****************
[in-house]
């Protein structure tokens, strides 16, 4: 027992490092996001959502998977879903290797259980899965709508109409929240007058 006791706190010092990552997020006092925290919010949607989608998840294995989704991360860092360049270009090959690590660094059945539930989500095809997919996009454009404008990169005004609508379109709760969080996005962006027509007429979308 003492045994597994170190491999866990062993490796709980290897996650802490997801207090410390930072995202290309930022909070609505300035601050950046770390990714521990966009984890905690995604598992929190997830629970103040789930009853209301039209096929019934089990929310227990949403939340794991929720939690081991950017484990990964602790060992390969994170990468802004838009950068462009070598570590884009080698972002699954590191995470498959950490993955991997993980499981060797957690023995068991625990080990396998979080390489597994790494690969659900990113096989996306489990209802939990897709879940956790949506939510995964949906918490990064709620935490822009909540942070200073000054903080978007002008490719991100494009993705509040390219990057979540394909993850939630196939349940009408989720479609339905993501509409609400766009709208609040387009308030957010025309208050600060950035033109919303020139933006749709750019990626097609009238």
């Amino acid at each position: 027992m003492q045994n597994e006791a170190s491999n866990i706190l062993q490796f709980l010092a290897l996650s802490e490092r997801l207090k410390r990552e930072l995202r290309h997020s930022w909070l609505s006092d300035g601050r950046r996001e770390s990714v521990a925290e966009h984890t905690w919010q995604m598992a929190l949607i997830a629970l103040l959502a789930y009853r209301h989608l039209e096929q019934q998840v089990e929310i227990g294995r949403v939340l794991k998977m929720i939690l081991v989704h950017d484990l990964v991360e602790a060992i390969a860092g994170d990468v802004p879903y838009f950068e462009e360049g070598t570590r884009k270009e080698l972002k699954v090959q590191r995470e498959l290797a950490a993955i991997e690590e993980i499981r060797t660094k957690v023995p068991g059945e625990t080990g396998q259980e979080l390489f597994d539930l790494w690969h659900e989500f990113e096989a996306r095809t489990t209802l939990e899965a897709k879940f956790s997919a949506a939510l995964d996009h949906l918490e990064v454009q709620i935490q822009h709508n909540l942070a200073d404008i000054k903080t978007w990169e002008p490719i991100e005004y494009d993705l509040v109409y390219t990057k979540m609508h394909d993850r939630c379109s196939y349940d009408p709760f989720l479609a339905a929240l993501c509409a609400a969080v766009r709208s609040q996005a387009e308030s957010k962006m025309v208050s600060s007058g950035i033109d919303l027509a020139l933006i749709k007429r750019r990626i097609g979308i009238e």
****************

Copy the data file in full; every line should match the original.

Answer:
[in-house]
């Protein structure tokens, strides 16, 4: 027992490092996001959502998977879903290797259980899965709508109409929240007058 006791706190010092990552997020006092925290919010949607989608998840294995989704991360860092360049270009090959690590660094059945539930989500095809997919996009454009404008990169005004609508379109709760969080996005962006027509007429979308 003492045994597994170190491999866990062993490796709980290897996650802490997801207090410390930072995202290309930022909070609505300035601050950046770390990714521990966009984890905690995604598992929190997830629970103040789930009853209301039209096929019934089990929310227990949403939340794991929720939690081991950017484990990964602790060992390969994170990468802004838009950068462009070598570590884009080698972002699954590191995470498959950490993955991997993980499981060797957690023995068991625990080990396998979080390489597994790494690969659900990113096989996306489990209802939990897709879940956790949506939510995964949906918490990064709620935490822009909540942070200073000054903080978007002008490719991100494009993705509040390219990057979540394909993850939630196939349940009408989720479609339905993501509409609400766009709208609040387009308030957010025309208050600060950035033109919303020139933006749709750019990626097609009238």
């Amino acid at each position: 027992m003492q045994n597994e006791a170190s491999n866990i706190l062993q490796f709980l010092a290897l996650s802490e490092r997801l207090k410390r990552e930072l995202r290309h997020s930022w909070l609505s006092d300035g601050r950046r996001e770390s990714v521990a925290e966009h984890t905690w919010q995604m598992a929190l949607i997830a629970l103040l959502a789930y009853r209301h989608l039209e096929q019934q998840v089990e929310i227990g294995r949403v939340l794991k998977m929720i939690l081991v989704h950017d484990l990964v991360e602790a060992i390969a860092g994170d990468v802004p879903y838009f950068e462009e360049g070598t570590r884009k270009e080698l972002k699954v090959q590191r995470e498959l290797a950490a993955i991997e690590e993980i499981r060797t660094k957690v023995p068991g059945e625990t080990g396998q259980e979080l390489f597994d539930l790494w690969h659900e989500f990113e096989a996306r095809t489990t209802l939990e899965a897709k879940f956790s997919a949506a939510l995964d996009h949906l918490e990064v454009q709620i935490q822009h709508n909540l942070a200073d404008i000054k903080t978007w990169e002008p490719i991100e005004y494009d993705l509040v109409y390219t990057k979540m609508h394909d993850r939630c379109s196939y349940d009408p709760f989720l479609a339905a929240l993501c509409a609400a969080v766009r709208s609040q996005a387009e308030s957010k962006m025309v208050s600060s007058g950035i033109d919303l027509a020139l933006i749709k007429r750019r990626i097609g979308i009238e």